I like the sauce over whole wheat pasta, with a little fresh-grated Parmesan cheese, as pictured above. The recipe makes 6-8 servings of sauce, depending on how much you like on your pasta (I like a lot).
Running the numbers
The cost of the whole recipe, if you’re shopping at the discount grocery store I patronize in north Idaho, is as follows: $0.68 for the pepper; $0.26 for the onions (about 1/6 of a 3-pound bag costing $1.58); $0.12 for the garlic (less than 1/4 of a bulb costing $0.48); $0.23 for the olive oil (1/24 of a 24-ounce bottle costing $5.46); $1.90 for the tomatoes ($0.95 per 28-ounce can), and $1.49 for the basil. (The cost for the salt, pepper, and allspice is negligible on a per-pinch basis.) Total: $4.68, or $0.69 per serving.
But wait, I hear you saying, at that same north Idaho discount grocery store I can buy a jar of Newman’s Own tomato sauce, containing five servings, for a mere $1.98, or $0.40 per serving. True enough, Dear Reader. But those five servings are half a cup apiece. Who eats only half a cup of tomato sauce on a bowl of pasta? That’s just sad. If my idea of a serving is more like one cup, that’s $0.79 per serving. And, with all due respect to Mr. Newman, his sauce doesn’t contain fresh basil.
If you add in the cost of that whole wheat pasta ($1.38 for a box containing seven servings, or $0.20 per serving), that’s $0.89 for a hearty bowlful of tomato sauce and pasta. Not too shabby! A full recipe of this sauce will refrigerate nicely for a week or so—or you can freeze it in plastic bags for long-term storage.
The great thing about this sauce is that it’s a good starting point for improvisation. Add oregano and parsley, and you’ve got a good basic pizza sauce. Throw in a handful of chopped olives and a few capers, and you’ve got puttanesca. You can also substitute something a little stronger for the bell pepper—when they’re in season at the local farmer’s market, I love to throw in spicier heirloom peppers. Or try adding cubed, sautéed eggplant to give the dish a little more heft. Or, of course, you can use a couple cups to make Sci’s Scicuriously Lazy Healthy Stuffed Cabbage even more budget-friendly and delicious.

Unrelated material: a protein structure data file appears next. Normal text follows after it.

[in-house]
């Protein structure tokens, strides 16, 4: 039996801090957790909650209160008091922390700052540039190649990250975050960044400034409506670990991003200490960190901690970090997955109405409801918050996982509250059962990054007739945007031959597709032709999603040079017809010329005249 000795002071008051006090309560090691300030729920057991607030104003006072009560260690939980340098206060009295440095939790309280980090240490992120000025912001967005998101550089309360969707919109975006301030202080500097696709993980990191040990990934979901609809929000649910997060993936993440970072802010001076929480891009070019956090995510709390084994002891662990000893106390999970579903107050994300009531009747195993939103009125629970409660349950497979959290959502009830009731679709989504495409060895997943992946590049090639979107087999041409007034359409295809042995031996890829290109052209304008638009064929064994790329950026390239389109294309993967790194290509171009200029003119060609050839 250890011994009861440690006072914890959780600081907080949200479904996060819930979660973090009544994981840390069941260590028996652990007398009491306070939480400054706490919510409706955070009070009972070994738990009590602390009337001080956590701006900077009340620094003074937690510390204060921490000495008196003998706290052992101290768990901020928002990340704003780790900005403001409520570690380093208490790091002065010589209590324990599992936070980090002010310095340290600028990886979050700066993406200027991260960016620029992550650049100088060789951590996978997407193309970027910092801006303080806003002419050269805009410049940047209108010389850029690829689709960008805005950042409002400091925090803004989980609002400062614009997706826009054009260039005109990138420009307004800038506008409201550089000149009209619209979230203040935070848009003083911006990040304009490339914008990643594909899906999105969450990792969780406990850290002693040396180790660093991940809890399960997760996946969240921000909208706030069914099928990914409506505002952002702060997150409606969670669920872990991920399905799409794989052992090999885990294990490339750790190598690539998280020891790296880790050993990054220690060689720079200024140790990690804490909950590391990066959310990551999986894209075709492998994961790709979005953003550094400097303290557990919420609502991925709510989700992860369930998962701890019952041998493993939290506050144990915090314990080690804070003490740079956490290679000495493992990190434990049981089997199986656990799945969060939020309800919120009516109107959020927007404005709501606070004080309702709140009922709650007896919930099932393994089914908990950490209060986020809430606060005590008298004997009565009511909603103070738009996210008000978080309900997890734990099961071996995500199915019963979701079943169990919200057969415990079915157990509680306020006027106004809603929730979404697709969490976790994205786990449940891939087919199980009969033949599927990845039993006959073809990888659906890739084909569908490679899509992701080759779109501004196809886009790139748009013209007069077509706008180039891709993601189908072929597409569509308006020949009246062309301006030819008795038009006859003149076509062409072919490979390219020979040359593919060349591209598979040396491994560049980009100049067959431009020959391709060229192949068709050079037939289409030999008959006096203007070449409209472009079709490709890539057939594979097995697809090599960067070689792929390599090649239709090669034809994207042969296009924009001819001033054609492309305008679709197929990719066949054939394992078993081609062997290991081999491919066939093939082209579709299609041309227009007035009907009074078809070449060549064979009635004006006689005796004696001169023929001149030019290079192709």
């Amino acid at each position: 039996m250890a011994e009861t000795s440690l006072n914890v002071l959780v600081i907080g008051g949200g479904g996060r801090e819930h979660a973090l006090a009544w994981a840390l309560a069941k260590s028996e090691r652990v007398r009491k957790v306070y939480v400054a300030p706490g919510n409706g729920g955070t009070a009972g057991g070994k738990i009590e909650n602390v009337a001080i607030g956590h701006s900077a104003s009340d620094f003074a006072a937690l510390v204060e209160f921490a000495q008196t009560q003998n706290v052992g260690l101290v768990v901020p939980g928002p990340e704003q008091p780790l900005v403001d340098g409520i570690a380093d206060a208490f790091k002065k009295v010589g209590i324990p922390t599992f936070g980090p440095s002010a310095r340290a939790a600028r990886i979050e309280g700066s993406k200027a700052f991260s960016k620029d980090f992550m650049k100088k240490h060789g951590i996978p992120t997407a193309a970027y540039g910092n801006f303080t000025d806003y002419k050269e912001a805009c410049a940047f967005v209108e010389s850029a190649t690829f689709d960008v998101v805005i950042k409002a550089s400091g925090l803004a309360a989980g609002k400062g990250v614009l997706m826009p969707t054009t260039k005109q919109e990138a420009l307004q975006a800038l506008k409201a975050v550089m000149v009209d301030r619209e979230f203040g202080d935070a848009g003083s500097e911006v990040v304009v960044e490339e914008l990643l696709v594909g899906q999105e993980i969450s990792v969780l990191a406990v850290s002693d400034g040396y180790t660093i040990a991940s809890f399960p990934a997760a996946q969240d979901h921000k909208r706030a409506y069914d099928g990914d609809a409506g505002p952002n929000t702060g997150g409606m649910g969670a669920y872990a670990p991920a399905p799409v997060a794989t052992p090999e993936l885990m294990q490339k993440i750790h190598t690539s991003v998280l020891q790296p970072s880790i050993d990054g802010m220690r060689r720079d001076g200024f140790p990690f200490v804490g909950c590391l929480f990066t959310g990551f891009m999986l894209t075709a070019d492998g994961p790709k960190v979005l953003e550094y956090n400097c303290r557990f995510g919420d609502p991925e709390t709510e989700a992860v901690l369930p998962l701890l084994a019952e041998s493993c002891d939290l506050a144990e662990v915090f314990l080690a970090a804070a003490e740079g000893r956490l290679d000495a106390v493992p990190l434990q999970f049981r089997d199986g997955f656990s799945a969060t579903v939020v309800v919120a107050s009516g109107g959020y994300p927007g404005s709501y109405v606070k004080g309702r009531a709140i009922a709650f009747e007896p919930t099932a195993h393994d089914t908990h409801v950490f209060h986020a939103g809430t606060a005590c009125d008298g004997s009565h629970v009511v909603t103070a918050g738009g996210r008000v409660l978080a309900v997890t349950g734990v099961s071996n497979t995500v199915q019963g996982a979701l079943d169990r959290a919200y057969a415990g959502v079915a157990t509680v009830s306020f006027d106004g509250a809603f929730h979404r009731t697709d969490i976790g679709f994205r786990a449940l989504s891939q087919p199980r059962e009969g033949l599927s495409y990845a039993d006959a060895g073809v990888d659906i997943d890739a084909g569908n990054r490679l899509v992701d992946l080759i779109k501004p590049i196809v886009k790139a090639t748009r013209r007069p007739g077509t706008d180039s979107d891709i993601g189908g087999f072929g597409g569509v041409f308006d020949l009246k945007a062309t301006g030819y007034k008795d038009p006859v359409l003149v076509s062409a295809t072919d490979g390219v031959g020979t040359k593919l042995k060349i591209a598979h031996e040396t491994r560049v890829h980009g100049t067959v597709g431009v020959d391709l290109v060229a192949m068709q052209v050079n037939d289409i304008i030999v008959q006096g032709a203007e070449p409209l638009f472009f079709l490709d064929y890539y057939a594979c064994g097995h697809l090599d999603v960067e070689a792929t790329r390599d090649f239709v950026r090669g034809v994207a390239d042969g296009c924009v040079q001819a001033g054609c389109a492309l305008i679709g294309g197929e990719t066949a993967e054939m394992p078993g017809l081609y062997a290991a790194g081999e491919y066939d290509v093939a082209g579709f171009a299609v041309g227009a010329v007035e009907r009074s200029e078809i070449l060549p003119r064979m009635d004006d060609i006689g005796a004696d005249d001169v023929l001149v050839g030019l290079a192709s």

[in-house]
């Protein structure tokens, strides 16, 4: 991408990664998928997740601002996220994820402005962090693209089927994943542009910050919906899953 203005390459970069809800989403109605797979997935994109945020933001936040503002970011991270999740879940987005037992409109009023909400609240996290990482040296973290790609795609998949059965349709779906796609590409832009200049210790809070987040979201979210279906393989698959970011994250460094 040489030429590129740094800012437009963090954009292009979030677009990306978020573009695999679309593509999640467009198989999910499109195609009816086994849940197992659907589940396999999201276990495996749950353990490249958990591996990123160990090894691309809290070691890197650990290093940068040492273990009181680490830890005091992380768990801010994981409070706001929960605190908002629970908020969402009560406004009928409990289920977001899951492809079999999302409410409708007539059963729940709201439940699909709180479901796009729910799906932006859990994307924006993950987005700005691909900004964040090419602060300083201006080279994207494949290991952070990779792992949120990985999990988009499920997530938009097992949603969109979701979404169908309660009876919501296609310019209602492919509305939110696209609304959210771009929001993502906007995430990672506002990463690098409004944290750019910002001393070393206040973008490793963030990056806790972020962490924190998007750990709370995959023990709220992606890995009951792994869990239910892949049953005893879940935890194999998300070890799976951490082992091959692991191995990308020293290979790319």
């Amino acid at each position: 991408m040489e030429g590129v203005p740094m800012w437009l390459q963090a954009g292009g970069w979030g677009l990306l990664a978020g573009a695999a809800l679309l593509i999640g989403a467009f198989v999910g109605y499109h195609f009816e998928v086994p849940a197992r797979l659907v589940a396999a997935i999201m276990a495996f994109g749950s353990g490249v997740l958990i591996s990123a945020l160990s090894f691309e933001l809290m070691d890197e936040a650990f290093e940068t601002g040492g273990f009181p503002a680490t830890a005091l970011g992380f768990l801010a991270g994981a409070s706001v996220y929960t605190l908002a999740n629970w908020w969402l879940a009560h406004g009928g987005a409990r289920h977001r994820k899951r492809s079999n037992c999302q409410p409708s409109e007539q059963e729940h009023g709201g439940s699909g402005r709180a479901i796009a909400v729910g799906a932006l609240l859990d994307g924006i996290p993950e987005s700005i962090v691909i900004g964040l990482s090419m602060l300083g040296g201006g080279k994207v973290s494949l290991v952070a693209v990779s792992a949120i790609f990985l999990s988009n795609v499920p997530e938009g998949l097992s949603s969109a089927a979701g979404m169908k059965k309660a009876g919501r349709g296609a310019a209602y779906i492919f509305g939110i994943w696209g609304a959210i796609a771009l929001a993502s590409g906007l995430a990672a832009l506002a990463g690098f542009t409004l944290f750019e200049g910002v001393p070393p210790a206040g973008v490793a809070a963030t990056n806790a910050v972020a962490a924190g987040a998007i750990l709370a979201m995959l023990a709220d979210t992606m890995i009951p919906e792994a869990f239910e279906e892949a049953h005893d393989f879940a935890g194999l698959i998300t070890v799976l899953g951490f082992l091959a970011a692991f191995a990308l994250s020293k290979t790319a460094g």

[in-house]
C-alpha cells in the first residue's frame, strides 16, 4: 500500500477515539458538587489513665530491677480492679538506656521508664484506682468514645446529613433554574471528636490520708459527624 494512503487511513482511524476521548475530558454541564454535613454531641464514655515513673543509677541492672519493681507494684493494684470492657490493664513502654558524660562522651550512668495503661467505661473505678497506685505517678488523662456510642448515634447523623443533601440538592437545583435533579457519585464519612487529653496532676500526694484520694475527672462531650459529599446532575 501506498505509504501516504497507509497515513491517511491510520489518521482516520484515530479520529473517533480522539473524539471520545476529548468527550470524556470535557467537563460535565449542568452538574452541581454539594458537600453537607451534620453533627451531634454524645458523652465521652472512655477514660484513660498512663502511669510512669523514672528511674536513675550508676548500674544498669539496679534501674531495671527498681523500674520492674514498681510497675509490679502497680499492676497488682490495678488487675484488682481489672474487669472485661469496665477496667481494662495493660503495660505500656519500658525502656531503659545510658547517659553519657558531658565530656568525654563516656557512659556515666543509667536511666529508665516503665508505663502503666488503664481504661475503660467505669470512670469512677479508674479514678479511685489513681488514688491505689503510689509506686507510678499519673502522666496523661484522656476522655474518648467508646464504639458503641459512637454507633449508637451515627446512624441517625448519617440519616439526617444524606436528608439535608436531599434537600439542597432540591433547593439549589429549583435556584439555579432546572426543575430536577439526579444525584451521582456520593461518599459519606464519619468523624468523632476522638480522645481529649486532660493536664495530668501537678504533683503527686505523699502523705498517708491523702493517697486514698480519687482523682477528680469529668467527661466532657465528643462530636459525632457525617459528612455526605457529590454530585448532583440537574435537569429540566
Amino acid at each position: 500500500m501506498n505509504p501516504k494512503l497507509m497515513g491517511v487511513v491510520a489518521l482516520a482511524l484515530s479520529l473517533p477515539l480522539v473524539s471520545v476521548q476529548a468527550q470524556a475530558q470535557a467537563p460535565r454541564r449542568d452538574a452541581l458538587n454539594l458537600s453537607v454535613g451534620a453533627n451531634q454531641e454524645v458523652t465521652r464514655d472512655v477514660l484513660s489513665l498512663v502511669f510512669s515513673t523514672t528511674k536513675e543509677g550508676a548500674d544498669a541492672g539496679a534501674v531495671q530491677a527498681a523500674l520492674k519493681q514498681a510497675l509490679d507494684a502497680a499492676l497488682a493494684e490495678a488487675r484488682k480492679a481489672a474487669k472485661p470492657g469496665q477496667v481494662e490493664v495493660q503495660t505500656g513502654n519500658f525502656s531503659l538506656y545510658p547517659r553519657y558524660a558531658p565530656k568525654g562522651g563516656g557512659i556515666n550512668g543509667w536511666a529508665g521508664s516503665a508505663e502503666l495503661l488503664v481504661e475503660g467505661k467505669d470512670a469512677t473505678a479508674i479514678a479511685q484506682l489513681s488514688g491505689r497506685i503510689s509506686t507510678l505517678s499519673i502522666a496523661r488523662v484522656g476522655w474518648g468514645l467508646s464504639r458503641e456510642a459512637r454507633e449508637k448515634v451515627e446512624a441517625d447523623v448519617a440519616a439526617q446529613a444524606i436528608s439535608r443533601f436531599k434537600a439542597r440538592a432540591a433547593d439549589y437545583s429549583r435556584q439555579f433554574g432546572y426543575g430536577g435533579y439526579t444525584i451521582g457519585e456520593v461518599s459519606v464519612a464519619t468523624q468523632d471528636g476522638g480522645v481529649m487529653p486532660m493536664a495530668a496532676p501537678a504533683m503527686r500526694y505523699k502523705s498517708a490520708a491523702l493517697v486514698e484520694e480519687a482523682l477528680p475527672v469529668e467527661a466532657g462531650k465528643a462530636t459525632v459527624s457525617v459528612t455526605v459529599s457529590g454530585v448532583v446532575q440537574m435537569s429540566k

One of the most-cited effects of global warming is that of rising temperatures on crops – hotter average conditions should lead to warmer, drier conditions, reducing yields in the best growing areas and maybe eliminating them where conditions today are marginal. In this week’s Science, a new study puts some numbers behind that speculation [$-a], and the news is not good.
Assembling the results of 23 climate models, authors Battisti and Naylor compare projected temperature ranges for the coming century with the ranges observed in the previous one. By the final decade of the twenty-first century, they say, summertime high temperatures in most of the continental U.S. have a 70% probability of exceeding the hottest summer temperatures ever recorded; in Saharan Africa, much of the Middle East and central Asia, the probability is 90-100%.
To put these numbers into perspective, Battisti and Naylor go to the history books, citing an array of cases in which local high temperatures have disrupted food production, creating regional shortages that eventually impacted worldwide food markets:
By comparison, extremely high summer-averaged temperature in the former Soviet Union (USSR) in 1972 contributed to disruptions in world cereal markets and food security that remain a legacy in the minds of food policy analysts to this day. … Nominal prices for wheat — the crop most affected by the USSR weather shock — rose from $60 to $208 per metric ton in international markets between the first quarters of 1972 and 1974.
Battisti and Naylor end by calling for substantial investment in adaptation measures to prevent “a perpetual food crisis.” Increasingly, this looks like the only practical course of action – although reducing and eliminating man-made greenhouse gas emissions is critical, turning global climate around is going to be like steering an aircraft carrier, and it’s going to get pretty warm before we turn the corner.
NY Times: Increasing ethanol production, spurred by government incentives, concern about global warming, and the desire for energy independence, could be starting to impact the food supply. Cross-reference to the Economist (whence the graph): the upturn in prices is the biggest since the 1970s.
I can’t say it’s surprising, given that most estimates I’ve seen conclude that ethanol couldn’t supply the world’s energy even if all the farmland on the planet were converted to biomass production. But it is surprising that it’s happened so early in the movement to drop fossil fuels. If this is the wave of the future, Americans could someday find themselves literally taking food out of the mouths of the Third World to fuel their cars. That’s a terrible thought.